This 2015 handout photo from the U.S. Department of Defense shows a terminal High Altitude Area Defense interceptor being test launched on Wake Island in the Pacific Ocean.

This 2015 handout photo from the U.S. Department of Defense shows a terminal High Altitude Area Defense interceptor being test launched on Wake Island in the Pacific Ocean. PHOTO: AFP PHOTO / DOD / BEN LISTERMAN
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April 21, 2017 5:20 a.m. ET

Chinese state-backed hackers have recently targeted South Korean entities involved in deploying a U.S. missile-defense system, says an American cybersecurity firm, despite Beijing’s denial of retaliation against Seoul over the issue.

In recent weeks, two cyberespionage groups that the firm linked to Beijing’s military and intelligence agencies have launched a variety of attacks against South Korea’s government, military, defense companies and a big conglomerate, John Hultquist, director of cyberespionage analysis at FireEye Inc., said in an interview.

No automatic alt text available.

The California-based firm, which counts South Korean agencies as clients, including one that oversees internet security, wouldn’t name the targets.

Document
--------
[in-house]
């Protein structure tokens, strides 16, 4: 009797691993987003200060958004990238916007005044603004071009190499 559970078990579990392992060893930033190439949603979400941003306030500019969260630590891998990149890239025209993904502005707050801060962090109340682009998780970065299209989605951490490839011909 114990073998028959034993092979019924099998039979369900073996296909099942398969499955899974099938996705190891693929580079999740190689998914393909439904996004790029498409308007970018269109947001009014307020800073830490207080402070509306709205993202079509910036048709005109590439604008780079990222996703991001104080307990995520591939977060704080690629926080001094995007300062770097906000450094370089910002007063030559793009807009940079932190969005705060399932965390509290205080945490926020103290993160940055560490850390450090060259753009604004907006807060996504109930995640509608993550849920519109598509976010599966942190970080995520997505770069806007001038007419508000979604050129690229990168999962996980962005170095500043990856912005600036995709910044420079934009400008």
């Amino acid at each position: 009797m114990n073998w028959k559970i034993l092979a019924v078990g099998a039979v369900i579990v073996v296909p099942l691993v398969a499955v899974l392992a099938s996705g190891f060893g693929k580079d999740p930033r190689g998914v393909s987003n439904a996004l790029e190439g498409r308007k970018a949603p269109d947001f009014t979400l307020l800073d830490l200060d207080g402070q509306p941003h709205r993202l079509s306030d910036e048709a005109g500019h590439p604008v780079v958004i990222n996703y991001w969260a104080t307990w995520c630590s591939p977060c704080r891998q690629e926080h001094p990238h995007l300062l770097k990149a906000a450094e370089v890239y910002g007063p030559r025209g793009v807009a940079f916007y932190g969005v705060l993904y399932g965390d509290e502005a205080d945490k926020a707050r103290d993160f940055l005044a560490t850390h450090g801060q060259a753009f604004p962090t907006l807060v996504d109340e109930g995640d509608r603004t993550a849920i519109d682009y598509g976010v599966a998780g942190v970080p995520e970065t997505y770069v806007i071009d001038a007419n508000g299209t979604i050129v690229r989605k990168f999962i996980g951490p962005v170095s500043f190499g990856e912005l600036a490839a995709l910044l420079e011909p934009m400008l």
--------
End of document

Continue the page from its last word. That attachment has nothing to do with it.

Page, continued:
While FireEye and other cybersecurity experts say Chinese hackers have long targeted South Korea, they note a rise in the number and intensity of attacks in the weeks since South Korea said it would deploy Terminal High-Altitude Area Defense, or Thaad, a sophisticated missile-defense system aimed at defending South Korea from a North Korean missile threat.

China opposes Thaad, saying its radar system can reach deep into its own territory and compromise its security. South Korea and the U.S. say Thaad is purely defensive. The first components of the system arrived in South Korea last month and have been a key issue in the current presidential campaign there.